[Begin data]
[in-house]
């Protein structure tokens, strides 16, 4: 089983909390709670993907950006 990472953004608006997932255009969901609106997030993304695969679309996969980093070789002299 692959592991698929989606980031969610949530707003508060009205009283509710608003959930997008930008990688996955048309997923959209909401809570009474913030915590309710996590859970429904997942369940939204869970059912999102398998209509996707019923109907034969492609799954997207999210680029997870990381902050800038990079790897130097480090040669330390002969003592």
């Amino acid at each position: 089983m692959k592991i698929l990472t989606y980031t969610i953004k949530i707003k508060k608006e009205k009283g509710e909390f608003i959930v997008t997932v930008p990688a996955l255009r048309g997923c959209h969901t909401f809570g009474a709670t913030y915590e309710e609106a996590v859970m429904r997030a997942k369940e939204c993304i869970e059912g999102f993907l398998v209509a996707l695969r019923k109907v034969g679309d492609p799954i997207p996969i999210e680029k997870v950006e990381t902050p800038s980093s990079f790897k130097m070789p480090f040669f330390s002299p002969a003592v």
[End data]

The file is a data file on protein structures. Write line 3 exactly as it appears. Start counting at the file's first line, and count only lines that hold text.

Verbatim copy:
């Amino acid at each position: 089983m692959k592991i698929l990472t989606y980031t969610i953004k949530i707003k508060k608006e009205k009283g509710e909390f608003i959930v997008t997932v930008p990688a996955l255009r048309g997923c959209h969901t909401f809570g009474a709670t913030y915590e309710e609106a996590v859970m429904r997030a997942k369940e939204c993304i869970e059912g999102f993907l398998v209509a996707l695969r019923k109907v034969g679309d492609p799954i997207p996969i999210e680029k997870v950006e990381t902050p800038s980093s990079f790897k130097m070789p480090f040669f330390s002299p002969a003592v």